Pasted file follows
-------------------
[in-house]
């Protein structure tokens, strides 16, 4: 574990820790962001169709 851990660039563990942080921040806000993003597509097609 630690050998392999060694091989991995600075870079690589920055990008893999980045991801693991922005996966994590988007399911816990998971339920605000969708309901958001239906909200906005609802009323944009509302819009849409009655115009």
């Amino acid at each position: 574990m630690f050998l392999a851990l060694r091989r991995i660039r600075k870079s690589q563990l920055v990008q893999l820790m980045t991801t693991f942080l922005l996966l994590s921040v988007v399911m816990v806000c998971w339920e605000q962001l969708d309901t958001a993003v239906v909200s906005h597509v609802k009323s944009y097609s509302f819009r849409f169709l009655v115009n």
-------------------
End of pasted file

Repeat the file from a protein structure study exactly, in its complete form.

[in-house]
């Protein structure tokens, strides 16, 4: 574990820790962001169709 851990660039563990942080921040806000993003597509097609 630690050998392999060694091989991995600075870079690589920055990008893999980045991801693991922005996966994590988007399911816990998971339920605000969708309901958001239906909200906005609802009323944009509302819009849409009655115009």
């Amino acid at each position: 574990m630690f050998l392999a851990l060694r091989r991995i660039r600075k870079s690589q563990l920055v990008q893999l820790m980045t991801t693991f942080l922005l996966l994590s921040v988007v399911m816990v806000c998971w339920e605000q962001l969708d309901t958001a993003v239906v909200s906005h597509v609802k009323s944009y097609s509302f819009r849409f169709l009655v115009n």